16 March 2013

Bad Blog Posts

Image courtesy of Master isolated images / FreeDigitalPhotos.net
I spent a lot of time on my On JPA blog post, so it's hard for me to admit this but after some time went by and I read it again I realized it's bad. The information in the post is valid and correct however the post itself is still bad. To understand why that post was bad you have to understand why I decided to write on a blog in the first place.

The Reason(s)
I have two reasons. Firstly I want to improve my communication skills, I want to be able to get my point across accurately and effectively. Secondly I want to make other peoples lives easier, now that I have started to grasp the basics of what it means to be a developer (although I still have a long way to go) I hope that in some way I can make this awesome journey easier for someone else.

The Bad
So why do I consider my On JPA post bad? JPA is a huge concept the entire JPA specification should not be explained in one blog post. Well at least not by someone who is not a master at it. I understand JPA, I've worked with it a lot I am not a master at it (yet). So I tried to cover a topic that entire books are dedicated to in a +- 800 word blog post. Perhaps if I had a few more years experience with JPA and with writting I would have been able to pull it off at my current level I did not do JPA enough justice. So instead of a high level overview of what JPA is about there was a somewhat chaotic post on JPA at some places on a high level and at other places focused on the details.

The Good
There was something good that came out of this, I learnt how not to do blog post (yet). I think for now, until my writing skills level up a bit I will stick to writing blog posts on more focused topics, so instead of doing a high level overview on JPA I will instead do multiple, detailed posts focusing on the different aspects of JPA with maybe a small high level section where I explain where this specific element fits into the big picture.

The Conclusion
I think the reason I attempted to do such an ambitious post is because that is the way I prefer to learn concepts, I try and first understand something on a high level; where does it fit in, what has it been designed to do, what specific problem does it solve well etc. and then I start to get into the details. It always frustrated me when blog posts focused on one or two specific details and didn't explain the high level ideas and concepts, but now I understand why, it is difficult to do this correctly/well and it takes years of practice.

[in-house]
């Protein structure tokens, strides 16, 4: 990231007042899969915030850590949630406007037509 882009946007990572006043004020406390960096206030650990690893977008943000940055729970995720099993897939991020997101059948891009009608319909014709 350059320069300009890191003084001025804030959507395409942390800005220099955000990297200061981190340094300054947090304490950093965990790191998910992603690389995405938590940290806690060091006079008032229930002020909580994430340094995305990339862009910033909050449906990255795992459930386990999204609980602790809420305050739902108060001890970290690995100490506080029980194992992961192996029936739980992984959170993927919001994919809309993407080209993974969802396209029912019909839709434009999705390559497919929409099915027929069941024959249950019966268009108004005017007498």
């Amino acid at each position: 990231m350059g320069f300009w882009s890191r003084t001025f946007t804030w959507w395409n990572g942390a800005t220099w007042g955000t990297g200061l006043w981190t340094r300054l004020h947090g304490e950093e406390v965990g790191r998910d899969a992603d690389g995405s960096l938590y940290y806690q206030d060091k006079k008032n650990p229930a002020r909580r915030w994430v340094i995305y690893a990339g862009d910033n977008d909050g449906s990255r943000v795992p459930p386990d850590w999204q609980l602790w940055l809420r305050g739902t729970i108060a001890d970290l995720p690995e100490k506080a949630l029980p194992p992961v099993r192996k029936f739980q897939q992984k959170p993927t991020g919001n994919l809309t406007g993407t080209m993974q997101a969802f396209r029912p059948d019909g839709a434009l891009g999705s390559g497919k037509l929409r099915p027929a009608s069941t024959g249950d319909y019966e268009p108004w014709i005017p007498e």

Not Good Enough
I can hear what you are thinking, this is not good enough, we need to understand what the high level concepts are, otherwise we will get stuck at every small issue. Well I agree with you. One day I hope to be able to effectively and accurately write about ideas and concepts, when that day comes I will gladly re-write my On JPA post. For now I would suggest that you read books on the concepts. I can highly recommend EJB 3.0 in Action this book covers JPA very well. I see the 3.1 in Action is going to be released soon, the "In Action" books have always been great so maybe it's better to wait until that one is out, although Entity Beans are deprecated in EJB 3.1 so there might not be a section on JPA.

14 March 2013

On Procrastination

I'll write this one some other time.

10 March 2013


Image NOT related :)
NOTE: Feel Free to read this post, however read this first

If you have ever done any amount of Java EE development you have probably come across JPA (The Java Persistance API) a few times. In this article I will write a high level overview on JPA and what tools the API provides.

JPA consists of three main areas of functionality: Object Relational Mapping (ORM), The Entitiy Manager and the Query Interface (JPQL and native queries). Each of these sections deserves an entire post on it's own, for now I will only be providing an overview and as I get time I will write the more detailed posts.

1. Object Relational Mapping (ORM)
On a high level ORM is a way of working with objects in your program that represent data inside your database. The beauty of this is that developers are abstracted from the database level and can work with what they know best, objects. The only difficulty is the initial work required to map your Java Entities to your database tables, columns and relationships between tables (This step is very difficult because doing this incorrectly can create massive performance issues, consider yourself warned). This mapping is done using annotations. There is a lot to ORM, in this post I will only cover the basics.

These are the most frequently used annotations in ORM, learn them well:

Class Level
@Entity - Marks this class as an Entity.

Field Level
@Id - Marks a specific column as the Identifier.
@Column - Marks a variable as a column in your database, most frequently used when your Java instance variable names don't match your column names, along with the
@Basic - Mostly

Field Level: Relationships